At a fast-fashion retailer such as H&M, a simple cut-and-sew top can cost as little as $15. At Gap, something similar might run about $45. At Elizabeth Suzann, a small fashion label based in Nashville, Tennessee, one of the brand’s minimal kimono-sleeved t-shirts, made of cotton twill, is $140.
This seems like the kind of analysis that’ll be handy in the up-coming trade wars.
As represented with the star in the map above, according to CPI data, at labor efficiency of 1,000 VMs per engineer and 66% utilization, these enterprises are poised to beat public cloud on price regardless of whether they use a commercial orchestration software package, an OpenStack distribution or the OpenStack source.
And, on IaaS pricing:
But price still does matter: In a 451 Research custom study commissioned by Microsoft earlier this year, the biggest reason to change primary provider was price, cited by 34% of respondents. Consumers don’t necessarily want the cheapest cloud service, but they don’t want to feel ripped off. If there is a cheaper option elsewhere, it appears end users will take it into consideration.
Announcements on price cuts gather attention, and are a great publicity and discussion tool for service providers. We think cloud prices will continue to come down through 2017, and may spread beyond virtual machines into object storage, and perhaps even databases – virtual machines came down 7% globally in 2015, but the cost of our small application only came down 2.4%. The fact that margins are still healthy suggests providers aren’t sacrificing huge amounts of gross margin to give such cuts. If they are, it might be a few nickels and dimes here and there, but it’s more likely that they are reducing costs through better procurement and management. If we are in a cloud price war, we’ve yet to see it really get off the ground.
And, see more commentary on the topic of IaaS pricing.
Source: Cloud gross margins: The price war has yet to really kick off
Google is able to automatically reward end users a discount for loyalty through a sustained-use pricing scheme – the company claims its method for high utilization means reservations do not hugely benefit them, and so it would rather reward users for loyalty rather than for paying up front and forecasting capacity. Google also offers a per-minute billing model (as opposed to per-hour offers from many providers), and this advantage can also be attributed in part to containers. However, as we show, the benefit of per-minute billing only becomes important when workloads are very bursty.
Source: Google economics: Containers are the key
Austin entrepreneur Campbell McNeill said WeWork’s “high energy environment, cool furniture” and location at Sixth and Congress in the heart of downtown allows his startup, Cocolevio, “to attract the young talent we need for our cloud business.”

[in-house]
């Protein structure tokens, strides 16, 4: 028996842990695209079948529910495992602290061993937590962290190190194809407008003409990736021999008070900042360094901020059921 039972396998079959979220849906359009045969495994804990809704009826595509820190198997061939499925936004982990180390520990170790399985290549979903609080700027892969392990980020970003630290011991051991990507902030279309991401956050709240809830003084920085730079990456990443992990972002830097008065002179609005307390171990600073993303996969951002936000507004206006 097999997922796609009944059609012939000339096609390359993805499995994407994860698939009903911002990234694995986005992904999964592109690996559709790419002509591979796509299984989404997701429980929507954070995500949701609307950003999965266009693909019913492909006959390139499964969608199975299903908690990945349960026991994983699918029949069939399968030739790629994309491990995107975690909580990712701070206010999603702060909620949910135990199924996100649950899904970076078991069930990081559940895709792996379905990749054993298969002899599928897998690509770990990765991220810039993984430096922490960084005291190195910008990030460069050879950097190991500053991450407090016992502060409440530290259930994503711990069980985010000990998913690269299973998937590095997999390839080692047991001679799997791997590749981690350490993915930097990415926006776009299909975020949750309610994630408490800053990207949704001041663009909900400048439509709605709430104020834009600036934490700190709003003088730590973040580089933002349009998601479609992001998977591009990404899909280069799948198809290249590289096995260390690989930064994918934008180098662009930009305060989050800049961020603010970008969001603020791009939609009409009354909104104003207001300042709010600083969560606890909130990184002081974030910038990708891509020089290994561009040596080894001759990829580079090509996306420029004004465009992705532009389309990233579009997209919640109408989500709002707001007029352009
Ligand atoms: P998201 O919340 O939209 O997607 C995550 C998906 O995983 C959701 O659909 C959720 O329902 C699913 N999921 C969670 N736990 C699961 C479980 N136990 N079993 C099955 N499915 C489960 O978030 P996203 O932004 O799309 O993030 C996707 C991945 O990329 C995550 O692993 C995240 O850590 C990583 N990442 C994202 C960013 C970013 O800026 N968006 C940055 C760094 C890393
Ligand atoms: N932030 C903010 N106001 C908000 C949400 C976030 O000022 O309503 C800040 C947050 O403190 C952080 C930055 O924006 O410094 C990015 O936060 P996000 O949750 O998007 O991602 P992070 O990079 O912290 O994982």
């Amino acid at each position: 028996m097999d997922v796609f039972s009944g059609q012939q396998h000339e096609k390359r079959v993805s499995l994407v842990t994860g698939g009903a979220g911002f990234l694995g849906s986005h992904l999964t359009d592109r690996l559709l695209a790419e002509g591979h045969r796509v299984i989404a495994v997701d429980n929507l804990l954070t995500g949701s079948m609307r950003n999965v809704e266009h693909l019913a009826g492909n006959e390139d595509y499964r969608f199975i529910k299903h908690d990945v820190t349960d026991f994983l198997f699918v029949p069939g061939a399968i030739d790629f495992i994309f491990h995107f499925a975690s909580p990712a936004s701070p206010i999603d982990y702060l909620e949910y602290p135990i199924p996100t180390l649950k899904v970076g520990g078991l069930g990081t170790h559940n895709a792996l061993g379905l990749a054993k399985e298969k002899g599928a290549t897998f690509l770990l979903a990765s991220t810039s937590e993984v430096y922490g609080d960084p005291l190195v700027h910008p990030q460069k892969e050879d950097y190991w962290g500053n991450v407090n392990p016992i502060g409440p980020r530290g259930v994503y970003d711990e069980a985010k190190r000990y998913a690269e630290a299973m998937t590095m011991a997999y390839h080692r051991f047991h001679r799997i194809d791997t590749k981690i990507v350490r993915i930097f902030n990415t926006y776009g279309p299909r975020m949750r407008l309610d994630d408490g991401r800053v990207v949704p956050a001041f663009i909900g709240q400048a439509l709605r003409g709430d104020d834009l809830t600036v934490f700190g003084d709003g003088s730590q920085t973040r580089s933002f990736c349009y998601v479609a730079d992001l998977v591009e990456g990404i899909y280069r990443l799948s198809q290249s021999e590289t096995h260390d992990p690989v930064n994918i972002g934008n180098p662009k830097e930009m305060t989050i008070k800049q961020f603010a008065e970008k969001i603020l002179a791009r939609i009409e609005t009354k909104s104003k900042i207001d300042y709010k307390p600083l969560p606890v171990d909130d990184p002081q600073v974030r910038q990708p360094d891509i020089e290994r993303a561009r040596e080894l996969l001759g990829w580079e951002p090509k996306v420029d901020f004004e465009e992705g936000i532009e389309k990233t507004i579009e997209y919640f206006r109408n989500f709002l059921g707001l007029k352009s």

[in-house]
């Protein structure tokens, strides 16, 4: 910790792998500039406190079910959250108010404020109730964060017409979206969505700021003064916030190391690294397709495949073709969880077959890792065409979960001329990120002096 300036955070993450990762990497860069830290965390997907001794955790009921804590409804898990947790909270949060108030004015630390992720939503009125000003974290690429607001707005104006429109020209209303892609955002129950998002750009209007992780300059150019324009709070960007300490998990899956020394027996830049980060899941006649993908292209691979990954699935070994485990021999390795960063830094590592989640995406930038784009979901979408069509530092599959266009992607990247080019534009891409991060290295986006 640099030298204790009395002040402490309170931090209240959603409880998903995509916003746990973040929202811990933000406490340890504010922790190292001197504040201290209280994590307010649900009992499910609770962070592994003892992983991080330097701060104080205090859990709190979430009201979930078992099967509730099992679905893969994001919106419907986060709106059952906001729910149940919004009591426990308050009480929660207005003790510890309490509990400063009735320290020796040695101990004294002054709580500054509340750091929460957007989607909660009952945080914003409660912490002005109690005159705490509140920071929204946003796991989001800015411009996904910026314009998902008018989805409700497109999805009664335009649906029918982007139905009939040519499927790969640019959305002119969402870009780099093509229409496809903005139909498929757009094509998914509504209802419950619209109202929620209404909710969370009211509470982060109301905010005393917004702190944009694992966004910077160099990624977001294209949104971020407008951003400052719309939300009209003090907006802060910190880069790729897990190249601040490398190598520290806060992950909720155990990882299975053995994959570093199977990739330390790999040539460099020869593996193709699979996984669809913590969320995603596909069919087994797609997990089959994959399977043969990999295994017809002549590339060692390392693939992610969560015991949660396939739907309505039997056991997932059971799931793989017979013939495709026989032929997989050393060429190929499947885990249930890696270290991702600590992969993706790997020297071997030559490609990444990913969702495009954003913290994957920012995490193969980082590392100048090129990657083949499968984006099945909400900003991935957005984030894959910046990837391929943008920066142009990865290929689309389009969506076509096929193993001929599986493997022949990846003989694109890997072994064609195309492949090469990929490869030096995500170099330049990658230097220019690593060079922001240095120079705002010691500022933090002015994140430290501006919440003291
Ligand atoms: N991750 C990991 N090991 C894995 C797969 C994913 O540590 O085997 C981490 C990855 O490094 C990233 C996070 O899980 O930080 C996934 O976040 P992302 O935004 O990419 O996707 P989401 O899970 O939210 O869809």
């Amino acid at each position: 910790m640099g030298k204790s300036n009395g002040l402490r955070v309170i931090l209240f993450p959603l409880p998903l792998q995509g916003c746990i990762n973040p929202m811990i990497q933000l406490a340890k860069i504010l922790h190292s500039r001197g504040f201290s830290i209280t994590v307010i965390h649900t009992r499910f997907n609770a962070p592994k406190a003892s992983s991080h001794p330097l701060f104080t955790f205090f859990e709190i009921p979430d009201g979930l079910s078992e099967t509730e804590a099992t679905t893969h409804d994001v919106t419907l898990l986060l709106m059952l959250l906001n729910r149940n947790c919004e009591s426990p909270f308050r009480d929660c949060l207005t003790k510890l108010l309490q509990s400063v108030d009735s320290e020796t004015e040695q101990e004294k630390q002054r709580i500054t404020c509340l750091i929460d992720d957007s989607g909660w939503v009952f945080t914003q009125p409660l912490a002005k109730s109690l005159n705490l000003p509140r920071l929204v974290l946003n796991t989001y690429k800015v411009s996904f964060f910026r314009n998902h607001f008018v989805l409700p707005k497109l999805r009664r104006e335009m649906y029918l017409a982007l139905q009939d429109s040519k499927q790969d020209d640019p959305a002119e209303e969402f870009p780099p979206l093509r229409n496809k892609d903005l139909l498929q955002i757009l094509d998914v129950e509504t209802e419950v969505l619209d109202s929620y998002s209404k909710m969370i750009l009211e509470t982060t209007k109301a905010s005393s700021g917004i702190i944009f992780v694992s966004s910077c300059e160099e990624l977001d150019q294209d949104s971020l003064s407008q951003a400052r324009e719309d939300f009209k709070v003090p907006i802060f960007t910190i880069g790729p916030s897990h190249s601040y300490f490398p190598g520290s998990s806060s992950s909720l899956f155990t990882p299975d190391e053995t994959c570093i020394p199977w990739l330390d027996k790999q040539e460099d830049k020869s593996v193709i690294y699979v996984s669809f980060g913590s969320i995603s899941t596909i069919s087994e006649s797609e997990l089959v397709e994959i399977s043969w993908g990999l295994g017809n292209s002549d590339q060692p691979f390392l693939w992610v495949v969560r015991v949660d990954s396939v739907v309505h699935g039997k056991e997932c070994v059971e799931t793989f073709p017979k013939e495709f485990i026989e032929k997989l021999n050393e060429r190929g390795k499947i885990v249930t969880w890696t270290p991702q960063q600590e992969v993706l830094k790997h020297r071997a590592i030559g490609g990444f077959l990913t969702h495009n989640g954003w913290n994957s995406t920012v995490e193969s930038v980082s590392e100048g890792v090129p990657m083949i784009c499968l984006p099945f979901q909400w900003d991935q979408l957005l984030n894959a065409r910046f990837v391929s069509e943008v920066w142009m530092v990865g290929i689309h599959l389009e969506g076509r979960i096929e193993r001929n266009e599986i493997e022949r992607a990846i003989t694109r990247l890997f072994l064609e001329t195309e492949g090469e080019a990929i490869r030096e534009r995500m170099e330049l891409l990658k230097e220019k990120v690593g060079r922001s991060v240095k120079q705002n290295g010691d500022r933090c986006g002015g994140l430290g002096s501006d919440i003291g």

“It would be considerably more expensive to set up a similar situation on our own as a new tech startup,” said McNeill, Cocolevio’s co-founder and chief technology officer. “We appreciate we may be paying a lot per square foot, but it is completely worth it when you consider the intangible WeWork benefits like networking with other great startups, making great friends, periodic presentations by industry leaders and WeWork Labs.”
Some more highlights from the piece:
- “three out of four tenants looking for downtown space are likely to be tech-related, Kennedy said. ‘Ten years ago, it would have been less than half that.'”
- “Rents for the highest quality office space in downtown Austin average $49.07 a square foot per year, according to Cushman & Wakefield. That’s 40 percent higher than top-tier space in the suburbs, where rates average $35.10 a square foot.”
- “tenants can expect to pay anywhere from $150 to $200 per month per space for unreserved parking. Reserved spots are as high as $300 per month.”
- “The number of downtown tech workers — between 14,000 and 15,000, according to estimates from the Greater Austin Chamber of Commerce — is still tiny compared with the region’s overall technology workforce, which the chamber estimates at abou 130,000.”
Source: Austin’s tech scene heats up downtown
Under the new plan, the Bellevue, Wash.-based wireless company will charge $70/month for the first line, $50/month for the second, and $20/month for additional lines up to eight, if the customer has auto-pay enabled. That averages to $40/month for a family of four, the company notes.
I’ll gave to check into that/
Source: T-Mobile shifting entirely to unlimited data in new bid to shake up industry
A good overview of what marketing does and should be doing. It especially applies to commodity markets and for products that have little “real” differentiation except in the mind of the buyer (cars, beverages, raw materials, etc.). Fashion (low and high) would be an interesting case.
When Marketing Is Strategy
All about Amazon Prime. The company doesn’t report many details, but there’s some estimates on costs and membership numbers. As ever, file under crazy pricing schemes that seem to work.
Inside Amazon Prime
Bar-bell markets in action.